Tell us a little about your approach to writing a comic book panel.
|Art by Martheus Wade|
The Movie Director:
This writer covers everything from the "camera angle" to the lighting and gives the artist almost no free rein to interpret the panel. Expect to see words like "panoramic" and "bird's eye view" and "worm's eye view" a lot in the script.
The Comic Book Editor:
This writer decides exactly how the borders of the panel will look and whether it will be a full-width panel taking up the middle third of the page, etc. He or she may also provide drawings of the suggested page layout.
|Art by Jim Ritchey III|
This writer uses prose in the manner of the great authors and reveals a character's motivations and past events leading up to this panel and how it matters in the grand scheme of the character's live from this point on. Read any of Devin Grayson's scripts to see this approach. They're amazing pieces of literature in and of themselves sometimes.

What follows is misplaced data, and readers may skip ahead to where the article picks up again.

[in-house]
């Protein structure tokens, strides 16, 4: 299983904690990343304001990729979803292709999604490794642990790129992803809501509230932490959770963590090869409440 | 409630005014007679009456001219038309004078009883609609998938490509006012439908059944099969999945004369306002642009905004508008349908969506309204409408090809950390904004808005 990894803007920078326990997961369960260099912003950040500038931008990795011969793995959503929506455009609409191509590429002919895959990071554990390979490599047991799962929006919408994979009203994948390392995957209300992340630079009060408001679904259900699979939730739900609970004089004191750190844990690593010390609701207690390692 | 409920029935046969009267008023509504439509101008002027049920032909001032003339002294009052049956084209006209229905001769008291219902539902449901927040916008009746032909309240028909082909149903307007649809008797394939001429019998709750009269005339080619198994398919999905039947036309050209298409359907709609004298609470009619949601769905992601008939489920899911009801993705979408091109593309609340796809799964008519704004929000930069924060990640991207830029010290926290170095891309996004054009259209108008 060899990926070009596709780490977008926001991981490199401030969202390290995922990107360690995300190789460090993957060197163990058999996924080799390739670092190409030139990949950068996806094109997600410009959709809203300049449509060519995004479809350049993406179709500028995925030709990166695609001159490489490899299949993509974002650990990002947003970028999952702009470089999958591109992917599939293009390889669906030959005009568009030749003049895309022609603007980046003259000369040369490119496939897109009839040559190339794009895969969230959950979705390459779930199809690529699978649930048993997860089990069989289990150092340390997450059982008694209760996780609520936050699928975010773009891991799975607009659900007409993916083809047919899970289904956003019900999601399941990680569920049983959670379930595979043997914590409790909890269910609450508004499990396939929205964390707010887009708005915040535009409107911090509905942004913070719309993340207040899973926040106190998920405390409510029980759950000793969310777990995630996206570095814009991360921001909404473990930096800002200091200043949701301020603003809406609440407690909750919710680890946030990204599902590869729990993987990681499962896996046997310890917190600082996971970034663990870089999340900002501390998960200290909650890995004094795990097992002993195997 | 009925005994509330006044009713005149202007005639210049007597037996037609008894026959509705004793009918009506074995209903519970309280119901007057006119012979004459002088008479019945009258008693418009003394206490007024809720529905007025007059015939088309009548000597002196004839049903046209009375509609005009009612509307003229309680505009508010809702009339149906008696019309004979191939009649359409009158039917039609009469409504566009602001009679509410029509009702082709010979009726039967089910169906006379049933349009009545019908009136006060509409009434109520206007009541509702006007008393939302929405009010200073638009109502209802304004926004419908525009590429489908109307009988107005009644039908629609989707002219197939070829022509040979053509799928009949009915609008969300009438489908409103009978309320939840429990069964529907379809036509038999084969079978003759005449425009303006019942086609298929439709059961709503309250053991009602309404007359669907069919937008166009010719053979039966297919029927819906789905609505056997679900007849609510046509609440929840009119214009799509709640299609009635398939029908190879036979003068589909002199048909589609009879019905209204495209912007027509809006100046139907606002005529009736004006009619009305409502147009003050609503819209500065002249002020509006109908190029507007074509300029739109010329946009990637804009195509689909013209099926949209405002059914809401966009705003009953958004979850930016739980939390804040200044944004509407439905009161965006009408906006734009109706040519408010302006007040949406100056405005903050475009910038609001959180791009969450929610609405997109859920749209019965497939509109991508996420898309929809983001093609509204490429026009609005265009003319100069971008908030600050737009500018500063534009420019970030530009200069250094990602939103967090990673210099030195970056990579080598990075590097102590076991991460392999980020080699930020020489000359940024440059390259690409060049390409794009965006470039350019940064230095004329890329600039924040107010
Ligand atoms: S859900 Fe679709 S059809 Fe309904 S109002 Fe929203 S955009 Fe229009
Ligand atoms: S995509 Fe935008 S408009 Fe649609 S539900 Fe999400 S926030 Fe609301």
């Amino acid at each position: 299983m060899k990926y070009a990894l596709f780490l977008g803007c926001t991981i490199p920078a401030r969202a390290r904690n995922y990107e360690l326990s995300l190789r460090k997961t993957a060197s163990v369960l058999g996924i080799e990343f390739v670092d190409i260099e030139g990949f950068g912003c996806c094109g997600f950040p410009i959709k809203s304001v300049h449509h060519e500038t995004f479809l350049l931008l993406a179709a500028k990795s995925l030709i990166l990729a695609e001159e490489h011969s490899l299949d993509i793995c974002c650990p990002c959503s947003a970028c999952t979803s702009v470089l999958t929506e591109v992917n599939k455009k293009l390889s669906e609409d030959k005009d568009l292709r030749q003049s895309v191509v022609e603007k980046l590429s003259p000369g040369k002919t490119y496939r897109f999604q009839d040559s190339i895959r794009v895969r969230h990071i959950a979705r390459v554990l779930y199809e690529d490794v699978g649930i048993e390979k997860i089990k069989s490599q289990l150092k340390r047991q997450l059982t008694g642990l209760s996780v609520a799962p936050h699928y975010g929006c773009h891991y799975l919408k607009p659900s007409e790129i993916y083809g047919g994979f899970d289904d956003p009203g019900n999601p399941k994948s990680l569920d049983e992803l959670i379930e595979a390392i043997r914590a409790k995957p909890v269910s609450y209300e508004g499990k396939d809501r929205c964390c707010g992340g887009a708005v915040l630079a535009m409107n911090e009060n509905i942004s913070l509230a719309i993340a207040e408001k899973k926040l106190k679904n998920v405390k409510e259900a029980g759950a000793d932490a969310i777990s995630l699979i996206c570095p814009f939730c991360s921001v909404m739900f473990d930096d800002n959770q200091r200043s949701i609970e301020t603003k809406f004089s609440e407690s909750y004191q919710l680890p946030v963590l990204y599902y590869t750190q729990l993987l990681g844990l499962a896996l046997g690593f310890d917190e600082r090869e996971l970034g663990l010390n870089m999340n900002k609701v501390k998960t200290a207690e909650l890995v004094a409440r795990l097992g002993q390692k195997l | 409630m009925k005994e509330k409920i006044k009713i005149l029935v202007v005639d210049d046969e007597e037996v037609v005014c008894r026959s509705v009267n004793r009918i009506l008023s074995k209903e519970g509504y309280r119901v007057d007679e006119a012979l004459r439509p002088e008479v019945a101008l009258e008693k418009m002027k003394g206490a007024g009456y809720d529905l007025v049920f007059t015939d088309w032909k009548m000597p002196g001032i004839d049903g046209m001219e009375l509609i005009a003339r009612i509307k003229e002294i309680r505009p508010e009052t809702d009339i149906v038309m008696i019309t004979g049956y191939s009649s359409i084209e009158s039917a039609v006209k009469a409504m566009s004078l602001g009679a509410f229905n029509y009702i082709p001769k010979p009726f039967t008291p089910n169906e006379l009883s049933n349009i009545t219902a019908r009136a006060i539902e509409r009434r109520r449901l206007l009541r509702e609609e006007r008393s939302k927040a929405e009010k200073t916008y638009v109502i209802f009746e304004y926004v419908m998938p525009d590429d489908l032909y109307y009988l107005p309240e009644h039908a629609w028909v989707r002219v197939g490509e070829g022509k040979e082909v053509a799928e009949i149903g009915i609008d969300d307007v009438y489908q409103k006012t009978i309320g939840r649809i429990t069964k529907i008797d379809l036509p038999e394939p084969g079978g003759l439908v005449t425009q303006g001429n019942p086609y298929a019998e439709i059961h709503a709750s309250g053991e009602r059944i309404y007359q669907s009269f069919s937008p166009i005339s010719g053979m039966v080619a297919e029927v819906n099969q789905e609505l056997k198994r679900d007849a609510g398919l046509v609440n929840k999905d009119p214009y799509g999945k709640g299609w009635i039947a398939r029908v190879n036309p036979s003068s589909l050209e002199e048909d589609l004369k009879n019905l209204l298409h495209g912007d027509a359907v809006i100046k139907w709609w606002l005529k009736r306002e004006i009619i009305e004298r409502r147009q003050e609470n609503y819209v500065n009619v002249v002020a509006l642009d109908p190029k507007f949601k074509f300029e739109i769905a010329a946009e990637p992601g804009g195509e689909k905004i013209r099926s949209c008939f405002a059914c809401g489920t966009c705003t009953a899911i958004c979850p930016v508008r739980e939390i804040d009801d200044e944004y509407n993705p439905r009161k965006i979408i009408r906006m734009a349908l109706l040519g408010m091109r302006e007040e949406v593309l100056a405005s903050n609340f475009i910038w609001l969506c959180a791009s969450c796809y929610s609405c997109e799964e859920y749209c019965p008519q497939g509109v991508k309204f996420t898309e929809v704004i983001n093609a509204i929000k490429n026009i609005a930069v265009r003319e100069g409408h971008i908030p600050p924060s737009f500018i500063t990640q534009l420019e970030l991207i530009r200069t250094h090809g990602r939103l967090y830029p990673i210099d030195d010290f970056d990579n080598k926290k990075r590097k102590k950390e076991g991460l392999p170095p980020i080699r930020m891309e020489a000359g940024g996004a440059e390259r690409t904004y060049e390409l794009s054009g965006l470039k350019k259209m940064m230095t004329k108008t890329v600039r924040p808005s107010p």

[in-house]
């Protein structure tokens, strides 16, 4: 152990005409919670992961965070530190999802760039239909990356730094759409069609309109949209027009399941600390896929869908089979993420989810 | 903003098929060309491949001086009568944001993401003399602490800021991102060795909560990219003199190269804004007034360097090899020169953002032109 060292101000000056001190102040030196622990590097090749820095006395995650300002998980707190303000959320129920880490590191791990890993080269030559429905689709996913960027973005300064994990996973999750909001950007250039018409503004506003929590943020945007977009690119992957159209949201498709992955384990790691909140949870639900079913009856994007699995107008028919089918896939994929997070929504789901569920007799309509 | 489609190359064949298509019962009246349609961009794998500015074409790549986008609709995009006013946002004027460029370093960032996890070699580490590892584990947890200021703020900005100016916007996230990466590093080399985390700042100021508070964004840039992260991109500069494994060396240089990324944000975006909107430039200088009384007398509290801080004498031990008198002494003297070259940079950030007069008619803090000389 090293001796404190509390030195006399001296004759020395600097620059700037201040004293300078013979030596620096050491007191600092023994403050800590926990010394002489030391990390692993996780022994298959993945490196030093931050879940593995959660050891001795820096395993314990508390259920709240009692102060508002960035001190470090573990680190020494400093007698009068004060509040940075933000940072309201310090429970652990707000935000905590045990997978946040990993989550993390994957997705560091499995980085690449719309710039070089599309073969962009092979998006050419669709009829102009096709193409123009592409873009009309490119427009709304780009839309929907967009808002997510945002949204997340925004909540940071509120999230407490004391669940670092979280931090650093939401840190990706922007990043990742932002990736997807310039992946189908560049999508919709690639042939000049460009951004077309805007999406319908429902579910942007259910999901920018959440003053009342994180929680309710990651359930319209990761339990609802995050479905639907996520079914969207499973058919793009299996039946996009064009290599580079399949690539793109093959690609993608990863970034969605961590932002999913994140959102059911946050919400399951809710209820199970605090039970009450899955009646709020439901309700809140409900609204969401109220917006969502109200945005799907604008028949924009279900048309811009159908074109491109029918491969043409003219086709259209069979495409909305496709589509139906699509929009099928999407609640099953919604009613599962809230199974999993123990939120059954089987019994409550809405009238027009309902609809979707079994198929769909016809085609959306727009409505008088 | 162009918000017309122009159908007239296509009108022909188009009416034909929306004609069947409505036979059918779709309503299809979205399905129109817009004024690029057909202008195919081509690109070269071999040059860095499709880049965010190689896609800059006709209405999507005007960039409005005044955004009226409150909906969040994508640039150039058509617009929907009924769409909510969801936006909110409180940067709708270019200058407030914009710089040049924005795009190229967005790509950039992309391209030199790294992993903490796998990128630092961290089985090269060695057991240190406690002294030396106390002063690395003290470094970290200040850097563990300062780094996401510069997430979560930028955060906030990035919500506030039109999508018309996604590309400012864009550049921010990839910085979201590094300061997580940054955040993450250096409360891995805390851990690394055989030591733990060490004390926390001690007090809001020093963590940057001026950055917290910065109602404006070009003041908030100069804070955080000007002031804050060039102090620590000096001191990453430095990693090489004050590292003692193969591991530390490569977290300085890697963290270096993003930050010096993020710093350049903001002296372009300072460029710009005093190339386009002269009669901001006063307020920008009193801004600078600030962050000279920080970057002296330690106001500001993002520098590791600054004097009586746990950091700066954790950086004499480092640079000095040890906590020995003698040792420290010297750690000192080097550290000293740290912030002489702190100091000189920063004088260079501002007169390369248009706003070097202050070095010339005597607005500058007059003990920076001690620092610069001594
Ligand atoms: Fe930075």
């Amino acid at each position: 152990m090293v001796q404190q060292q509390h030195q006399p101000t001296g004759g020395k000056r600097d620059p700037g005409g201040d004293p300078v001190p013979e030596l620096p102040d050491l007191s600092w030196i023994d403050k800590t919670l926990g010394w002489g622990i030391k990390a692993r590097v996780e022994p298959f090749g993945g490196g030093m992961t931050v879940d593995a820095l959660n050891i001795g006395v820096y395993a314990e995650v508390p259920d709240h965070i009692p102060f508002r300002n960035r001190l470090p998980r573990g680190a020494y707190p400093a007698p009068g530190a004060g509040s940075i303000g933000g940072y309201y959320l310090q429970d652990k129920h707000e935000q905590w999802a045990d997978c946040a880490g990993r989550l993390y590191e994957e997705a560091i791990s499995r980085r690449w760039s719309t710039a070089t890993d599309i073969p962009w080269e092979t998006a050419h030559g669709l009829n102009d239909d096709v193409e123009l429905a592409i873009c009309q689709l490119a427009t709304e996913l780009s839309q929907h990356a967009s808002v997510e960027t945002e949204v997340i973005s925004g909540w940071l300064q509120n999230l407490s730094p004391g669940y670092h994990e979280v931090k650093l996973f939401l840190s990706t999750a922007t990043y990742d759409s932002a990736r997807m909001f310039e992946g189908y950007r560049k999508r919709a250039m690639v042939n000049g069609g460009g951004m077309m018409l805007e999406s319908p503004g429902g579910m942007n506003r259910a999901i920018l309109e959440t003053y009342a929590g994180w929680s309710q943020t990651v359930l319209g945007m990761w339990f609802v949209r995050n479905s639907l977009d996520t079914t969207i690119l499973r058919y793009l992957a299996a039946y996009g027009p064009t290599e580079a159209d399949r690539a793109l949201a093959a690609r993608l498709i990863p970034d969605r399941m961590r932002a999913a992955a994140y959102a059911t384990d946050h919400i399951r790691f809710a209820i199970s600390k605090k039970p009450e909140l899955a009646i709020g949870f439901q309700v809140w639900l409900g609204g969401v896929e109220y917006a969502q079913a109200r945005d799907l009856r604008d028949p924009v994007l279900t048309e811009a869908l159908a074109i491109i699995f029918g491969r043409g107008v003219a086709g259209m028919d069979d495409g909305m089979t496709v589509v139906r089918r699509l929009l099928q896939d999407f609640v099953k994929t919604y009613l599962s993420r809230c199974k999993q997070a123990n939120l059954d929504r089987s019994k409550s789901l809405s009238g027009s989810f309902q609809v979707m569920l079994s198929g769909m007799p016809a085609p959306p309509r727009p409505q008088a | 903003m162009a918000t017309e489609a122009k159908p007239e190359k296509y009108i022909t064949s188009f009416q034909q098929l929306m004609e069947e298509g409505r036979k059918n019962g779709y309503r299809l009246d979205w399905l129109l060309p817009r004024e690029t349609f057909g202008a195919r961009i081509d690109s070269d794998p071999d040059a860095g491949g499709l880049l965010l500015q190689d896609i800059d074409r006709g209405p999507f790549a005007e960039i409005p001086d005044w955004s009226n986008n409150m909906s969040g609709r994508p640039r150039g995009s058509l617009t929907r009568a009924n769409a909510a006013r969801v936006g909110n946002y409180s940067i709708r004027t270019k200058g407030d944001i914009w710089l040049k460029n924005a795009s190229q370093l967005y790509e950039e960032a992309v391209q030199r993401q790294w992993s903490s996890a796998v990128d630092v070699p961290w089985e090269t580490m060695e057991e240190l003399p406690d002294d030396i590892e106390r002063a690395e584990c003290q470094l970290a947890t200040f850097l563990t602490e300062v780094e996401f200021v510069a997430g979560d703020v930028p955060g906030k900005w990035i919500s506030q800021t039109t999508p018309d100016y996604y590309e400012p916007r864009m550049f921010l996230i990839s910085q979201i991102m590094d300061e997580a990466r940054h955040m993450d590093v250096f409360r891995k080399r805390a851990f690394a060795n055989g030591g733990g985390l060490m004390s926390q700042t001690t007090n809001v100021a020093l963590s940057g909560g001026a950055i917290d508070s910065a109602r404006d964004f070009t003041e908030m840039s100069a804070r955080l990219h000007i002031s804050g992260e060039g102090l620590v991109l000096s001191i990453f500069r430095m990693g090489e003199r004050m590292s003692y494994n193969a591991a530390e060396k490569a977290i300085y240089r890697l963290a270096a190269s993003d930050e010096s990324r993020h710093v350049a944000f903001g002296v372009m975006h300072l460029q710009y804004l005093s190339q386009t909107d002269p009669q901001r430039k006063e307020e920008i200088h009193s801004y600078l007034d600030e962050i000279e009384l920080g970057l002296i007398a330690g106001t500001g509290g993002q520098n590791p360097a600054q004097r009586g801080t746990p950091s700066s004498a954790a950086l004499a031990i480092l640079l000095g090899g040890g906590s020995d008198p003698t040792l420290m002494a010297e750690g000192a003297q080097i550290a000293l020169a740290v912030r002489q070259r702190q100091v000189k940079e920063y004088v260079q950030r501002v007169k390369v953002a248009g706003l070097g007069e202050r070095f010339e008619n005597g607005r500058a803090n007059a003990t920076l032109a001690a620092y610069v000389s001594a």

The Minimalist: This writer is pretty much bare bones with the panel description. He or she simply tells what happens and leaves the camera angles, mood, tone, page layout, etc. to the artist to decide. Chuck Dixon is a shining example of this approach.
|Art by Richard Kohlrus|
The trick in each of these cases (or for each of these writers, one might say) is to trust the artist to interpret and provide the script as a guideline, regardless of the type of approach, and not as a set-in-stone monument to your ability to create a story. The artists with whom I work often will improve on my scripts and ask me about rearranging page elements or changing the size or panels or using other, far better camera angles. It's my job to trust them and make sure the book is a partnership.